The Wilmington/Newark is a route of the SEPTA Regional Rail commuter rail system in the Philadelphia area. The line serves southeastern Pennsylvania and northern Delaware, with stations in Marcus Hook, Pennsylvania, Wilmington, Delaware, and Newark, Delaware.
The line north of Wilmington was originally built by the Philadelphia, Wilmington and Baltimore Railroad. The original alignment was opened January 17, 1838, and on November 18, 1872 a realignment opened north of Chester (part of the old route is now used for the Airport Line). South of Wilmington the line was built by the Wilmington and Susquehanna Railroad and opened July 31, 1837. The Pennsylvania Railroad obtained control in the early 1880s, and kept it until 1968, when it merged into Penn Central. In 1976 Conrail took over, and SEPTA took over in 1983.
Electrified service was opened between Philadelphia and Wilmington on September 30, 1928. Electrified operation was extended to Newark and beyond to Washington, D.C. on February 10, 1935.
Only weekday peak trains run to Newark. One morning train to Newark runs as an express service from University City to Chester before turning into a local serving Marcus Hook and the Delaware stations. About half the trains on weekends terminate at Marcus Hook. Service in Delaware is funded in part by the Delaware Department of Transportation.
Most weekday Marcus Hook/Wilmington/Newark trains operate through the Center City tunnel to and from the Temple University (a few continue to/from Norristown). On weekends Marcus Hook/Wilmington trains run through to and from Norristown line points.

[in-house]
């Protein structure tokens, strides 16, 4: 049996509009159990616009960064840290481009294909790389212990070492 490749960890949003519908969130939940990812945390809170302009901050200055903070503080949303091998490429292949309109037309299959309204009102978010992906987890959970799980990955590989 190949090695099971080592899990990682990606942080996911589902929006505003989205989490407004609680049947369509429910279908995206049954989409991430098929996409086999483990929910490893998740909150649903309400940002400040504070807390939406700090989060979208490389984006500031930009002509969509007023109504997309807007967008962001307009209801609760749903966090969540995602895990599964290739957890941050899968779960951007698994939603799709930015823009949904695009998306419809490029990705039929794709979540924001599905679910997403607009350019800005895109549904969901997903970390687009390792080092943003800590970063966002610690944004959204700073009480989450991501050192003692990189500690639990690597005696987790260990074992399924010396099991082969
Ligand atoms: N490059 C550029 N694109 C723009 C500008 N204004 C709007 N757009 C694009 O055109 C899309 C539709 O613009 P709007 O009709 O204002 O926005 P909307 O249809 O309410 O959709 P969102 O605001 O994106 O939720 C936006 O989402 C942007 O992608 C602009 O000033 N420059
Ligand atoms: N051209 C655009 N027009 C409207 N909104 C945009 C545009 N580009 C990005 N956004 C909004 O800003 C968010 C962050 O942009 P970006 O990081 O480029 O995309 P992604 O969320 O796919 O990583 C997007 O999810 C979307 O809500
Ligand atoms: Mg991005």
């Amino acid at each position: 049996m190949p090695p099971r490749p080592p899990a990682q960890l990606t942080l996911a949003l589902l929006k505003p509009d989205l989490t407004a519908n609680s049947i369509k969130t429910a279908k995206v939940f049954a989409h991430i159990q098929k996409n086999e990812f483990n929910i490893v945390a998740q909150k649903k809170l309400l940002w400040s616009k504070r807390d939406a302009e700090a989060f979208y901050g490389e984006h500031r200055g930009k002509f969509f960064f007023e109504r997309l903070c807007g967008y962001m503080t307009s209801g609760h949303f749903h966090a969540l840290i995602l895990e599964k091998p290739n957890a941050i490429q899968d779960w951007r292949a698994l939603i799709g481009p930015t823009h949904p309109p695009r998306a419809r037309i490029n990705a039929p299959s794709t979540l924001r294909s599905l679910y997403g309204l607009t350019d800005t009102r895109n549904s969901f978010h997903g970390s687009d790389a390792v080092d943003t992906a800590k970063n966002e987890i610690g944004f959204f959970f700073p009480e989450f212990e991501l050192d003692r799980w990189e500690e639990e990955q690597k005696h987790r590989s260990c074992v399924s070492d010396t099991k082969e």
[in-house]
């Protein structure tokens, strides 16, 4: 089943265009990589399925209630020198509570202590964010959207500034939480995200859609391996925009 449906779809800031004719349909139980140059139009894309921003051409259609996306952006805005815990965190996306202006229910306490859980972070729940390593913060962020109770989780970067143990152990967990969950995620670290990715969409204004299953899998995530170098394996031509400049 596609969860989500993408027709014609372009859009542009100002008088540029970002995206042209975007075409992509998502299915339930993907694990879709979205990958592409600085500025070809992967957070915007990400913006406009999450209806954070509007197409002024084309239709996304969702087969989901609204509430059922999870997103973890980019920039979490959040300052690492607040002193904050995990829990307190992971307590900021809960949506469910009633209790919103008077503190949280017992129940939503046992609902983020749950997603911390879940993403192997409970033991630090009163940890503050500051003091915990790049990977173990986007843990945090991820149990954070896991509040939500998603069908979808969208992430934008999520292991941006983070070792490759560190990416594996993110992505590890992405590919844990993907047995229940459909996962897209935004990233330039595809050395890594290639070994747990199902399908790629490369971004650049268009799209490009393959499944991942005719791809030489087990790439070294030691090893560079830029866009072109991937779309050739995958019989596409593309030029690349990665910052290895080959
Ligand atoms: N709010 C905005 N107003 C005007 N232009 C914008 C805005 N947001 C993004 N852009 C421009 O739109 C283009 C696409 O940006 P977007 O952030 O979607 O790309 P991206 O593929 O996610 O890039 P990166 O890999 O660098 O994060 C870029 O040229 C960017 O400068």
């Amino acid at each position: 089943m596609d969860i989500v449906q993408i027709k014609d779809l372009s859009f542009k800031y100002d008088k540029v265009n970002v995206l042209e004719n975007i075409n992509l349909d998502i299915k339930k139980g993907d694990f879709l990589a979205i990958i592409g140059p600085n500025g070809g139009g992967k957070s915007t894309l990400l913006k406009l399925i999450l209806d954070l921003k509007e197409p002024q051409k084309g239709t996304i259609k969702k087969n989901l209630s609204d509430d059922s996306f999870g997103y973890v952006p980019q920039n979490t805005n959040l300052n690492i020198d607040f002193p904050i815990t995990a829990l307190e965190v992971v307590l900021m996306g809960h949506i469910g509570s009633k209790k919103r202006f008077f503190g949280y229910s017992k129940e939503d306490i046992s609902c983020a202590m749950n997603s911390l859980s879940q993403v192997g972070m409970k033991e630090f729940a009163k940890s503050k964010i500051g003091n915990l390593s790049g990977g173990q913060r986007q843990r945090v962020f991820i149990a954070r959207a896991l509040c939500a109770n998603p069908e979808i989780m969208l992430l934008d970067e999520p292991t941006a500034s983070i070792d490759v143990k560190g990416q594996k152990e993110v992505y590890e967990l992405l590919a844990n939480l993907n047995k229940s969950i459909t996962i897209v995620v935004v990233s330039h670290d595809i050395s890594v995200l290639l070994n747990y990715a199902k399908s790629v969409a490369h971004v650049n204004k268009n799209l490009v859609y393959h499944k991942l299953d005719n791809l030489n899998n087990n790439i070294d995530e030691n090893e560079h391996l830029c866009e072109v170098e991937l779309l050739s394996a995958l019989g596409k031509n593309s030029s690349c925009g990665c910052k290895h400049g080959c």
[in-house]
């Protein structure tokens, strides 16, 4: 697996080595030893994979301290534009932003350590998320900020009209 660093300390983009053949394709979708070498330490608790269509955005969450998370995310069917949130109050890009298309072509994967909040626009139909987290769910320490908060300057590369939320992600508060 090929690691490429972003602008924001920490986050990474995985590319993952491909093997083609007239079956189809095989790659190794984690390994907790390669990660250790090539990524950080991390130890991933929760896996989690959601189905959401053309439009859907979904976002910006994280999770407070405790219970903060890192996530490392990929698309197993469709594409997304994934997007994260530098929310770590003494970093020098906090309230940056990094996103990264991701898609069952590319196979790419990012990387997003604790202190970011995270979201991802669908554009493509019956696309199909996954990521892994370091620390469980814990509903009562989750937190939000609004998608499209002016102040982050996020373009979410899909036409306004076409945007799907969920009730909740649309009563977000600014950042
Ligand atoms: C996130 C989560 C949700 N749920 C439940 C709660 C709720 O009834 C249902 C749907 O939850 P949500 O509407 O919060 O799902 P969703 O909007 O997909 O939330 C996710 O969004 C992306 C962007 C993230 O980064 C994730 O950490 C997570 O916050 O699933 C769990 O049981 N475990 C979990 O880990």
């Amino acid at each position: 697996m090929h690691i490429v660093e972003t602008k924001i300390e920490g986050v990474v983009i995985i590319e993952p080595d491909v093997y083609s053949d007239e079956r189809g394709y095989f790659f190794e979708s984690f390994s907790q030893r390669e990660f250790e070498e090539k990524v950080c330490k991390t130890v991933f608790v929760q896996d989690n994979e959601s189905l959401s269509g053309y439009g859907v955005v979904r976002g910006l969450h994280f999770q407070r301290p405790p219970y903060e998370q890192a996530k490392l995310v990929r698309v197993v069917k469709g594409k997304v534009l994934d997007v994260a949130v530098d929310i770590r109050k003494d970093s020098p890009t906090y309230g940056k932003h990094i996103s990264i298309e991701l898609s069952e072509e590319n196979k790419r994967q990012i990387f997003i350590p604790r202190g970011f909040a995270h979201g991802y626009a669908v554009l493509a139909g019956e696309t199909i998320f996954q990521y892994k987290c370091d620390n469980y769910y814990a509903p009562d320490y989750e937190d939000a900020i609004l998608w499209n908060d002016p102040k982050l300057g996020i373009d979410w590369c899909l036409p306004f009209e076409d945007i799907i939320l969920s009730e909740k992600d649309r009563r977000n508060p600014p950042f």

On July 25, 2010 SEPTA renamed the service from the R2 Newark to the Wilmington/Newark Line as part of system-wide service change that drops the R-number naming and makes the Center City stations the terminus for all lines. This also ended the combined R2 Newark/R2 Warminster service.
The Wilmington/Newark Line trains make the following station stops, after leaving the Center City Commuter Connection:
|Fare zone||Milepost||Station name||Boardings||County||City||Notes|
|C||0.9||University City||3,091||Philadelphia||Splits from Airport Line and Media/Elwyn Line|
|2||6.8||Curtis Park||118||Sharon Hill|
|2||7.2||Sharon Hill||127||Near Sharon Hill Route 102 station|
|2||9.5||Prospect Park||196||Prospect Park||The station was named Moore until April 1, 1932|
|3||10.4||Ridley Park||291||Ridley Park|
|3||12.3||Eddystone||63||Eddystone||Included site of former Baldwin Locomotive Works factory|
|3||17.1||Marcus Hook||605||Marcus Hook|
|4||19.6||Claymont||572||New Castle||Claymont, DE||Station closed from 1982–1990; reopened 1991.|
|4||26.8||Wilmington||790||Wilmington, DE||Amtrak station|
|4||32.5||Churchmans Crossing||467||Newark, DE||Also known as Fairplay, rush hour service only; station opened in 2000.|
|4||38.7||Newark||358||Limited Northeast Regional service, rush hour service only|
A midday weekday shuttle bus is run by DART First State between Wilmington and Newark, charging train fares.
|Fiscal year||Average weekday||Annual passengers|
|Note: n/a = not available|
- Baer, Christopher T. "A General Chronology of the Pennsylvania Railroad Company Its Predecessors and Successors and Its Historical Context: 1932" (PDF). Pennsylvania Railroad Technical Historical Society. Retrieved December 7, 2015.
- "Delaware State Rail Plan" (PDF). Delaware Department of Transportation. 2011. p. 4-6, 4-8. Retrieved December 7, 2015.